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dc.contributor.authorDahill, A.
dc.contributor.authorAl-Nakisbandi, H.
dc.contributor.authorCunningham, K.B.
dc.contributor.authorHumphris, G.M.
dc.contributor.authorLowe, D.
dc.contributor.authorRogers, S.N.
dc.identifier.citationDahill , A , Al-Nakisbandi , H , Cunningham , K B , Humphris , G M , Lowe , D & Rogers , S N 2020 , ' Loneliness and quality of life after head and neck cancer ' , British Journal of Oral and Maxillofacial Surgery , vol. 58 , no. 8 , pp. 959-965 .
dc.identifier.otherRIS: urn:09395D812E57E64550476AAAF773B88F
dc.identifier.otherORCID: /0000-0002-4601-8834/work/77524615
dc.identifier.otherORCID: /0000-0002-3300-7220/work/77525183
dc.description.abstractLoneliness is associated with a poor quality of life, mental illness, poor physical health, and premature mortality. Patients with head and neck cancer (HNC) are at risk of loneliness because of the effects of the disease and its treatment on important social interactive functions such as appearance, speech, facial expression, and eating. Patients treated for primary squamous cell HNC between January 2015 and December 2016 were surveyed in early 2019 using the University of Washington quality of life questionnaire version 4, the Cancer-related Loneliness Assessment Tool (C-LAT), and four nationally recommended indicator questions. The survey comprised 140 patients, with a mean (standard deviation) age at diagnosis of 63 (11) years. Tumour sites were oropharyngeal (42%), oral (35%), laryngeal (14%), and elsewhere (9%). In response to the question “How often do you feel lonely?” three-quarters said “hardly ever” and only 6% “often”. Similar responses were obtained for the other three indicator questions. It is encouraging that a relatively small proportion had serious issues with loneliness. Similarly, responses to the C-LAT suggested that one-quarter had feelings of loneliness and a minority had serious problems. Patients who were younger, who lived in more deprived circumstances, who had advanced disease and had been treated with chemotherapy or radiotherapy reported greater levels of loneliness. Loneliness was associated with a worse overall quality of life, and worse physical and social-emotional function. Lonely patients need to be identified as early as possible so that support and interventions can be implemented and outcomes improved.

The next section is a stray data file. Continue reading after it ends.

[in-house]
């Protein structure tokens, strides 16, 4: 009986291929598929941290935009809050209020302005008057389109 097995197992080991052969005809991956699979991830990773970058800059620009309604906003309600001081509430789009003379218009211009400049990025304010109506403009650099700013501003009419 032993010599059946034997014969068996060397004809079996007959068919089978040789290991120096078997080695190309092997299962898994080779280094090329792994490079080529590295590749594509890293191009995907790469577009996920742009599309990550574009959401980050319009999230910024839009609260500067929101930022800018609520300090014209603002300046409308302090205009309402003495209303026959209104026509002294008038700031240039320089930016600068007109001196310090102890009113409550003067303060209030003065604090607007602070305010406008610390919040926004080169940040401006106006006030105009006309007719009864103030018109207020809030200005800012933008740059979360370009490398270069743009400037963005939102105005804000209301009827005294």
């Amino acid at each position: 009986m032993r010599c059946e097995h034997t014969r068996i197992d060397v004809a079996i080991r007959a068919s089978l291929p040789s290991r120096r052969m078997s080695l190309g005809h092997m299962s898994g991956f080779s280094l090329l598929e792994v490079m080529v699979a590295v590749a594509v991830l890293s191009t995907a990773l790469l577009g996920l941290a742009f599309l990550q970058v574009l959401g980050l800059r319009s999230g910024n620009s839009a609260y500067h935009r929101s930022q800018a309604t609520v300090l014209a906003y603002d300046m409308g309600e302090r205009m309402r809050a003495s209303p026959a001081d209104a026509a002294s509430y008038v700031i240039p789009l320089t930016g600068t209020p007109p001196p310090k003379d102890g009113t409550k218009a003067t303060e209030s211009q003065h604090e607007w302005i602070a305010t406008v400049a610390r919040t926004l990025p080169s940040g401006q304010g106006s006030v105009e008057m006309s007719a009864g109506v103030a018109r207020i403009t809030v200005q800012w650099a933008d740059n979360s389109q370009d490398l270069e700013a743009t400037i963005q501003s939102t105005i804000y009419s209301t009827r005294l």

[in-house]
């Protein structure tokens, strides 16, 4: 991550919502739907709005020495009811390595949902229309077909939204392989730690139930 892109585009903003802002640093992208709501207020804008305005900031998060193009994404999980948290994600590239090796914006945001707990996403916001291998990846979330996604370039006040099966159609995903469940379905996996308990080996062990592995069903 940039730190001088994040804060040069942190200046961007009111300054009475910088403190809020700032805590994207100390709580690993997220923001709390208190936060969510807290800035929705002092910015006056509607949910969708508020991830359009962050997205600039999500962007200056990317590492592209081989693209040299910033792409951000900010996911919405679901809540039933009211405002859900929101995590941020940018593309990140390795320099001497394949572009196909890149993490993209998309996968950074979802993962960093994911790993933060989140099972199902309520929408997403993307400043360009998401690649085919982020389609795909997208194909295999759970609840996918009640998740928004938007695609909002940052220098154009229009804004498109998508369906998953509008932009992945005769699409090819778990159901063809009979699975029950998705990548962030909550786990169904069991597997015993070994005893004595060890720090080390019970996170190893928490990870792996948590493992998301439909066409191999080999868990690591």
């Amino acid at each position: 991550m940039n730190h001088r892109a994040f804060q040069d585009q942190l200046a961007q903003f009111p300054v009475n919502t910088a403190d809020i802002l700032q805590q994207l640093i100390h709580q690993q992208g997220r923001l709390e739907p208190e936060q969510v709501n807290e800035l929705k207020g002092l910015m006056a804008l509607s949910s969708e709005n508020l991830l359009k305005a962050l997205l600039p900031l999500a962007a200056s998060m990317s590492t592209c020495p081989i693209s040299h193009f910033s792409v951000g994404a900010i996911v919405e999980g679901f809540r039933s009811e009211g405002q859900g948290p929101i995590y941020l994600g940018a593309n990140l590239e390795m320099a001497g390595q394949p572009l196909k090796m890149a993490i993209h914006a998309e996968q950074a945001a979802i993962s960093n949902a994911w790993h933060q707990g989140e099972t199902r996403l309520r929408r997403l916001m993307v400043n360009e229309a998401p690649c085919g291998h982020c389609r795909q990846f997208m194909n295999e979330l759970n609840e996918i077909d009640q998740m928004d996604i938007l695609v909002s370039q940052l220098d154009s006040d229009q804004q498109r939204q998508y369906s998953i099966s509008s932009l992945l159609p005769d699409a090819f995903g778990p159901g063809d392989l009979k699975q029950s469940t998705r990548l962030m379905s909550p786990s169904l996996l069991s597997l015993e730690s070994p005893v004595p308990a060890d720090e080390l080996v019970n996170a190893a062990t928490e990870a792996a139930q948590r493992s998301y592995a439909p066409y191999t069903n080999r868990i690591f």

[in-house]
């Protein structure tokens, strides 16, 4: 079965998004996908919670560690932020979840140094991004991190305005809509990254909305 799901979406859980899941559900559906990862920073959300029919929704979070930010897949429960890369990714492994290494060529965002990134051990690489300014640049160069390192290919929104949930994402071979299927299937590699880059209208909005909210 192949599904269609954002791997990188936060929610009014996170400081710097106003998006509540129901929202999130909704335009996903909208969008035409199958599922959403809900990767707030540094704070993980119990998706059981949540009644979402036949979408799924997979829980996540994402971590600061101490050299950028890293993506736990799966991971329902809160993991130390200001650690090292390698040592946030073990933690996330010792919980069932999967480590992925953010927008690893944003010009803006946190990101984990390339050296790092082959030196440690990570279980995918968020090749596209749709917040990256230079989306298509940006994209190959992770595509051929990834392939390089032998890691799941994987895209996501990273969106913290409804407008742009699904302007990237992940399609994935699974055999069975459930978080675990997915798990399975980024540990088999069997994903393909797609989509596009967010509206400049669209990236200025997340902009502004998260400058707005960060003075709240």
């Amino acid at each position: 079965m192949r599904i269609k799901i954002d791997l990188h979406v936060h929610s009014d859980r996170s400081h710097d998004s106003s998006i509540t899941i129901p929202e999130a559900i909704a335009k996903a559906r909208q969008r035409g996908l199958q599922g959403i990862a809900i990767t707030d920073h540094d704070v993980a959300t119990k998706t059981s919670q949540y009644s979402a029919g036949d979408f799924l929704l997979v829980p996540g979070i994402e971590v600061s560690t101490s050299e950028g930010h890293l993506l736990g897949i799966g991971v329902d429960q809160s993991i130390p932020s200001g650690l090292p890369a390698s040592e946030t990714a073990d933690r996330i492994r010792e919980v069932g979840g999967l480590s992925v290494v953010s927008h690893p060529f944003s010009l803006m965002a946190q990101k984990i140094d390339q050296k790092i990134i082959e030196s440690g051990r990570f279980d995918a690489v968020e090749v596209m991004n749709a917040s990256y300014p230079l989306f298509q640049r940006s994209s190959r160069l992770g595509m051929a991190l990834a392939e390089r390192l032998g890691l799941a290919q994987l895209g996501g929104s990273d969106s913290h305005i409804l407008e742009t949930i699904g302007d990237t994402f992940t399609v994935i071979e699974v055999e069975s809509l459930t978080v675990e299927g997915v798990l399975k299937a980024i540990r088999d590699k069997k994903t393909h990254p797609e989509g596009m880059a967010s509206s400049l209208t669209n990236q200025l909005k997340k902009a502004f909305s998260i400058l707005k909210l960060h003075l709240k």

dc.relation.ispartofBritish Journal of Oral and Maxillofacial Surgeryen
dc.subjectSocial exclusionen
dc.subjectSocial isolationen
dc.subjectUnmet needen
dc.subjectHead and neck canceren
dc.subjectQuality of lifeen
dc.subjectH Social Sciences (General)en
dc.subjectRC0254 Neoplasms. Tumors. Oncology (including Cancer)en
dc.subjectSDG 3 - Good Health and Well-beingen
dc.subjectSDG 10 - Reduced Inequalitiesen
dc.titleLoneliness and quality of life after head and neck canceren
dc.typeJournal articleen
dc.contributor.institutionUniversity of St Andrews. School of Medicineen
dc.contributor.institutionUniversity of St Andrews. Population and Behavioural Science Divisionen
dc.contributor.institutionUniversity of St Andrews. Sir James Mackenzie Institute for Early Diagnosisen
dc.contributor.institutionUniversity of St Andrews. WHO Collaborating Centre for International Child & Adolescent Health Policyen
dc.contributor.institutionUniversity of St Andrews. St Andrews Sustainability Instituteen
dc.contributor.institutionUniversity of St Andrews. Health Psychologyen
dc.description.statusPeer revieweden

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